6 states)

35

66

40

66

27

40

Only 5% of the corn in the 18 states has reached dough stage, compared with 10% on average for this point in the growing season. The same is true of soybean podset, which is at 7% in the 18 states vs. a 28% average. Iowa stands at only 4% (28% average); Kansas, 6% (15% average), Nebraska 8% (25%) and South Dakota 0% (21%). Sixteen percent of sorghum is coloring, compared with a 22%.

Corn condition worsened very slightly again, losing 1 percentage point from the prior week. At 57% good/excellent and 13% poor/very poor, it looks much worse than last year’s 75% in the top two categories and 9% in the bottom two.

Soybean condition is unchanged at 54% good/excellent and 12% poor/very poor compared with 70% and 8% at this time last year.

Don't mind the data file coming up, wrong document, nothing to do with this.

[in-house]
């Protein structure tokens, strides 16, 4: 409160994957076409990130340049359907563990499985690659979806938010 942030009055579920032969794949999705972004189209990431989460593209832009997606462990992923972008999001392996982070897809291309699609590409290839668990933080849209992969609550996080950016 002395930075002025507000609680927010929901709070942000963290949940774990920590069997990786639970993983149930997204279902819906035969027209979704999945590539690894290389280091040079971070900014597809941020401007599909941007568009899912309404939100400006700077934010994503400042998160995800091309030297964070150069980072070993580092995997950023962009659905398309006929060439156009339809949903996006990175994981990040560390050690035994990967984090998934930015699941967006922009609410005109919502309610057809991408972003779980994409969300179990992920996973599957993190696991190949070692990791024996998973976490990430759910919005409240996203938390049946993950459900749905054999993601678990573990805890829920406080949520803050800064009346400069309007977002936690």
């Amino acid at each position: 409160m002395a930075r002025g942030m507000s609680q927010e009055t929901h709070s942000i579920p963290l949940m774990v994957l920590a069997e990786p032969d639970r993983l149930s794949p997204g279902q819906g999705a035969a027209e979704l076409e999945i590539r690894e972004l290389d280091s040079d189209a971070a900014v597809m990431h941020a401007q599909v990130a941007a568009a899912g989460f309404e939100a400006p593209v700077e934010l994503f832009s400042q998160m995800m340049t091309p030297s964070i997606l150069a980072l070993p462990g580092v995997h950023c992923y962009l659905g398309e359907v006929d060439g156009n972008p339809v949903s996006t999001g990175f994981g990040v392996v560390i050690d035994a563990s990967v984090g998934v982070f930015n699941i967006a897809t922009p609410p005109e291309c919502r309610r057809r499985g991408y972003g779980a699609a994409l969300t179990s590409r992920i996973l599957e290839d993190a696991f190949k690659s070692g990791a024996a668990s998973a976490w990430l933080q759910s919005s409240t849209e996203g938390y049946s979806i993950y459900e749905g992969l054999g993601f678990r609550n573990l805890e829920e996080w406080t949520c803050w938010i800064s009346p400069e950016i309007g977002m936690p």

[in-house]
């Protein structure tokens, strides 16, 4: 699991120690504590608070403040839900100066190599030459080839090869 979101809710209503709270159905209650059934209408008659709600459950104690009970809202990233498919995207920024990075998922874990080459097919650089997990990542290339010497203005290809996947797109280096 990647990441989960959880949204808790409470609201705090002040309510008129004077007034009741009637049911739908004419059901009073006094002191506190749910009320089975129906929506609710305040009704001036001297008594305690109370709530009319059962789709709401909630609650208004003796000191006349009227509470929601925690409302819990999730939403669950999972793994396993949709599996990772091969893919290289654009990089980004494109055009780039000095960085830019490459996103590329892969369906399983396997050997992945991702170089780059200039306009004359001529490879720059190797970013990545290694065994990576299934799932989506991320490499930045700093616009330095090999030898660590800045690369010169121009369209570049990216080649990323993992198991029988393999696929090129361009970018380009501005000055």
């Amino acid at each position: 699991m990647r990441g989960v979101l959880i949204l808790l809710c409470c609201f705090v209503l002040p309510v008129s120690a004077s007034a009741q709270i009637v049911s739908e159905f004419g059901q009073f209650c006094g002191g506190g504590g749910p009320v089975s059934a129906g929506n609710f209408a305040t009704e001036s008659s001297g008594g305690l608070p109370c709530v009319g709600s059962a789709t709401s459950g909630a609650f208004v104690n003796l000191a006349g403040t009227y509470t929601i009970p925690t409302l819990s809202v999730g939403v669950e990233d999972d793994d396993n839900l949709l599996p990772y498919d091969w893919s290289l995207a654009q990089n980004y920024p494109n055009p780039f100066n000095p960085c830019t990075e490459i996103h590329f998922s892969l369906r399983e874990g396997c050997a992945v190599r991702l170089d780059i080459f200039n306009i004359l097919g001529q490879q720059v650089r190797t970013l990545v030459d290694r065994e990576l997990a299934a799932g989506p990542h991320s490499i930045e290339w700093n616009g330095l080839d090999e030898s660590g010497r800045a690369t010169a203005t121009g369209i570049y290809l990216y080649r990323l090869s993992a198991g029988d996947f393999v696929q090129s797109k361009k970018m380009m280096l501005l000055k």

USDA’s condition charts below bring home just how concerning this year’s corn and soybean condition is compared with the prior four years. Grain Sorghum, on the other hand, is enjoying better ratings than recent past years. Please note they run one week behind; the data ends with July 14.

usda nass 2019 corn crop progress

usda nass 2019 soybeans crop progress

usda nass 2019 sorghum crop progress

Winter wheat

Winter wheat harvest has reached 69% in the 18 sates, 10 points behind average. Kansas is at 96% versus 98% average for this week; Nebraska is at only 33%, compared with a 76% average; and no harvest has been reported in South Dakota, while 42% usually is completed by this time.

Top view of agricultural parcels

Painfully Slow Crop Progress

Only 17% of corn is silking, compared with a five-year average of 42% in the 18 top states, USDA reports. Likewise, 22% of soybeans are blooming, against a 49% average. The states we serve are among those lagging well behind average.

 

Corn

Soybeans

 

July 14

Average

July 14

Average

Iowa

8

40

26

52

Kansas

36

56

15

35

Nebraska

11

42

28

54

South Dakota

0

21

32

50

18 States

17

42

22

49